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Elutriation Tank: Principle, Working, Construction, Advantages, and Disadvantages

The Elutriation Tank is designed to achieve size separation of particles by using the distinct densities of fine and coarse particles. So to do this elutriating tank is used to effectively separate these particles. in this article, we will discuss Elutriation Method, Principle, Working, Construction, Advantages, and Disadvantages.

Principle of the Elutriation Tank:

The elutriation process categorizes particles, moving through a rising fluid, into two distinct sizes. Within a sorting column, as the fluid rise at a specific velocity, particles with terminal velocities higher than this velocity settle at the column’s bottom, while particles with lower terminal velocities get carried to the top and transported to the next tube. Stokes’ law equation, which incorporates variables such as particle-specific gravity, fluid medium-specific gravity, particle radius, medium viscosity, terminal velocity, and gravitational acceleration, helps calculate the terminal velocities of particles descending in a fluid.

Elutriation Method, Stokes' law equation

Where, ρ = specific gravity of the particle, ρo= specific gravity of the fluid medium, r= is the radius of the particle, η = viscosity of the medium, Vm = terminal velocity of the particle, and g = gravitational acceleration.

When the volumetric flow rate of the rising fluid remains constant during elutriation, the velocity of the rising fluid within the columns depends on their diameters. Columns with narrow diameters yield high fluid velocities, while wider-diameter columns result in lower fluid velocities. Coarser particles settle when the rising medium exhibits higher velocities, whereas finer particles settle when the medium’s velocities decrease. By segregating the sample into series-connected columns of increasing diameters, one can obtain various size classes of particles, with the upper size limit conforming to Stokes’ law.

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Types of Elutriation Tank:

Elutriation Tank basically of two types as follows:

Single Elutriation Tank: Single Elutriation Tank uses only one tank.

Multiple Elutriation Tank: Elutriation Tank uses two or more tanks.


Single Elutriation Tank: The feed is introduced from the bottom then, Liquid is allowed to move in the vertical direction, whereas particles tend to settle down due to gravitational force. As discussed in the principle section, the particles with greater velocity (heavier or coarser) settle down to the bottom due to gravitational force, and are collected from the bottom Thus, by adjusting the velocity of particles fractions of different densities can be collected from the bottom. A single column is generally used to separate particles into two fractions. A lighter portion of particles may also be separated through the overflow.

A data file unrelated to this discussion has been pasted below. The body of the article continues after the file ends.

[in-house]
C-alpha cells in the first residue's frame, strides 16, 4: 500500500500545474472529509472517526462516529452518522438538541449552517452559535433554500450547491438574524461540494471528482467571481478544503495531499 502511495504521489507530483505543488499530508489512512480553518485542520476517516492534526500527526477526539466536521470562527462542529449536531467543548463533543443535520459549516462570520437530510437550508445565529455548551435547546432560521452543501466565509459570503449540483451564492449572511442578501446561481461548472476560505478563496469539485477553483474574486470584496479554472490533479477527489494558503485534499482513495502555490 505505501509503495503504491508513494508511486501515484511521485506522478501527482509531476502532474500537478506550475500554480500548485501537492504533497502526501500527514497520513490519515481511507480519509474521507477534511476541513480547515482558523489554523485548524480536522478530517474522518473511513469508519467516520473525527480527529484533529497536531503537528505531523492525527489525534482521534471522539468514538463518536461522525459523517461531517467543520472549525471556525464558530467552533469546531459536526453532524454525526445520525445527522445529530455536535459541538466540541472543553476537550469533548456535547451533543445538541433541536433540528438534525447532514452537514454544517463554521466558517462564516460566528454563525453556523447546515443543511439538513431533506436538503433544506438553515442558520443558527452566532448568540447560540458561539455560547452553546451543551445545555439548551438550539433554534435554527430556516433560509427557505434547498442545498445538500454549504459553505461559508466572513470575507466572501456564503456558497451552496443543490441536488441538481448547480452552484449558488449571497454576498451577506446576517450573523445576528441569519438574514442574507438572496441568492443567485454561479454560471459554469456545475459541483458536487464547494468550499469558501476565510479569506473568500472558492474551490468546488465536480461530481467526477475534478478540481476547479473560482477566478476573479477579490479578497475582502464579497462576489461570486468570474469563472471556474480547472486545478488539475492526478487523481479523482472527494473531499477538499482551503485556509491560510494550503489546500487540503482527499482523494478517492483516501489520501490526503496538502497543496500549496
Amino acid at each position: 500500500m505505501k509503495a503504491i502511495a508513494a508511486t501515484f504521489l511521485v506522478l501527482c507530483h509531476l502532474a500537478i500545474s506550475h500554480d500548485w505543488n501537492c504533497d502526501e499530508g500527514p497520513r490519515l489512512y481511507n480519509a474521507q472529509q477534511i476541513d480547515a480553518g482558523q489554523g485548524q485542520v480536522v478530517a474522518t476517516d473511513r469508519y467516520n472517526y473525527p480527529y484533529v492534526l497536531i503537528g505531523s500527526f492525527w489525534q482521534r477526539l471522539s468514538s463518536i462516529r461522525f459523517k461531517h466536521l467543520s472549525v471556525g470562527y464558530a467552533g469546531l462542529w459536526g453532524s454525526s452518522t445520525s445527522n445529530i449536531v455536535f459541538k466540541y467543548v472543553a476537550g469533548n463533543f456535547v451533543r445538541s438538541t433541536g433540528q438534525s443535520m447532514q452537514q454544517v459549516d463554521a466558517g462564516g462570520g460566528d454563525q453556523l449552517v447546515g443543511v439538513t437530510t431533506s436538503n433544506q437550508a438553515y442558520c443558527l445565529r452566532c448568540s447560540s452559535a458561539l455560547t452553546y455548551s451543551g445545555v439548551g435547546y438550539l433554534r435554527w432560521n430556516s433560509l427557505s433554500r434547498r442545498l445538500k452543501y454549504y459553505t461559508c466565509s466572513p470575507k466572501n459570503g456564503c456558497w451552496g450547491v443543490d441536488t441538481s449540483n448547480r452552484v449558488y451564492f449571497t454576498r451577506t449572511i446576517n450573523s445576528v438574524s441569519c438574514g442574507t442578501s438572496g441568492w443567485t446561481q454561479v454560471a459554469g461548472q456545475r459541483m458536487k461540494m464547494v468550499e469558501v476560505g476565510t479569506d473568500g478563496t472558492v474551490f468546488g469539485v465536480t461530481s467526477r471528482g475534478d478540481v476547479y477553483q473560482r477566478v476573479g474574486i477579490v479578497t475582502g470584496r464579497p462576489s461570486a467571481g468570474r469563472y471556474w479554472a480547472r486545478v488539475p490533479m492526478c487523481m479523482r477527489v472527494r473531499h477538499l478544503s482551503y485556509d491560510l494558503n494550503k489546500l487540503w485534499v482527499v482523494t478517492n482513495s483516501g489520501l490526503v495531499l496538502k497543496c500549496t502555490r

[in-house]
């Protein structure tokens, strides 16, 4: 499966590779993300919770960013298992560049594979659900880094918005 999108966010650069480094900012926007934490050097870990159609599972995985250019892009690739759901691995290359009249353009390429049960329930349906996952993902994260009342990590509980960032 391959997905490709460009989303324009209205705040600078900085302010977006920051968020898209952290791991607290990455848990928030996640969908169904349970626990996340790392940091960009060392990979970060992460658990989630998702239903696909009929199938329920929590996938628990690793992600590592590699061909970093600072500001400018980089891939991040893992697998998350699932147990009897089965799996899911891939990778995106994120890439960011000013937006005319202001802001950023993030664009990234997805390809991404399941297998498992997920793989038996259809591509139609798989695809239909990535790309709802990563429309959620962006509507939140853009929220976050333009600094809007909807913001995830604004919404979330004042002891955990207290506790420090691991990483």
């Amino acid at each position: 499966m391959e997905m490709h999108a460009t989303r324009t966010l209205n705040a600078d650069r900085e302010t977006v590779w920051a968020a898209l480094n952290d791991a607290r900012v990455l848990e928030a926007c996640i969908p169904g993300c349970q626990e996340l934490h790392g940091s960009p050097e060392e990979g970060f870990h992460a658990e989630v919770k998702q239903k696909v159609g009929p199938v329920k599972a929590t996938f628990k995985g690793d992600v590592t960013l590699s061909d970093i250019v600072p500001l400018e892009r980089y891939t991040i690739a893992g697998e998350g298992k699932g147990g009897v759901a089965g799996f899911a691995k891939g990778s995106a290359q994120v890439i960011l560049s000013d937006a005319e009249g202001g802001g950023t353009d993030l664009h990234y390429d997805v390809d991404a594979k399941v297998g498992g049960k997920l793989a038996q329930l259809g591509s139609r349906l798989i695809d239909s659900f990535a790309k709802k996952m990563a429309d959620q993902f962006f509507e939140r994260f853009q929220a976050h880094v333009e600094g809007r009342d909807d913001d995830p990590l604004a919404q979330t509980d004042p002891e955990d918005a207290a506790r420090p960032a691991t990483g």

Single Elutriation Tank Diagram

Multiple Elutriation Tank: Tanks of the different cross sections are arranged in series The feed is introduced from the bottom of the first tank The overflow of the tank is connected with a feed of another tank having more cross-sectional area and similarly third tank is filled by the overflow of the second tank The flow rate is kept constant in all tanks, but the velocity decreases when liquid moves from one tank to another because of increase in cross-sectional area Thus, coarser particles retained in first tanks whereas finer portions will be retained by next two tanks depend on their respective cross-sectional area.

Multiple Elutriation Tank

Construction of the Elutriation Tank:

In a gravity-based system, the apparatus comprises a vertical column equipped with a suspension inlet near the bottom, a coarse particle outlet at the base, and a fluid overflow near the top (see the above Diagram). While a single column allows for a two-fraction separation, it’s important to note that this approach does not yield a distinct separation, as there exists a velocity gradient across the tube, causing particles of varying sizes to separate based on their distance from the wall. For multiple fractions, several tubes with increasing cross-sectional areas can be connected in series (see Above Diagram).

Fig.1: A Schematic of a Simple Elutriator

When maintaining a constant overall flow rate, the velocity diminishes in succeeding tubes as the cross-sectional area increases, resulting in the creation of multiple fractions.

Fig.2: Multi-Stage Elutriator: (1) to (3) represents fractions of decreasing particle size

Advantages of Elutriation Technique

  • The elutriation process is continuous, facilitating efficient workflow.
  • Depending on the desired number of fractions, an equivalent number of tubes with varying cross-sectional areas can be interconnected.
  • Compared to alternative separation methods, elutriation achieves faster separation results.
  • The apparatus exhibits a more compact design in comparison to sedimentation methods.

Disadvantage of Elutriation Technique

  • The suspension must be diluted to avoid hindrance during settling by other particles — sometimes not possible.
  • Do not give accurately sized products as screens do, because the lighter fraction of particles start moving with liquid, moving towards wall sides where the velocity of the liquid is less and then tends to settle down.

Applications of the Elutriation Tank:

Both simple and multiple elutriators are helpful in gaining the following useful application.

  • Separation of insoluble solids e.g. kaolin or chalk after wet grinding.
  • Used for washing out 10-45% of the solids from the incoming sludge stream of plants. Elutriate may then be recycled and utilized by the plant again.
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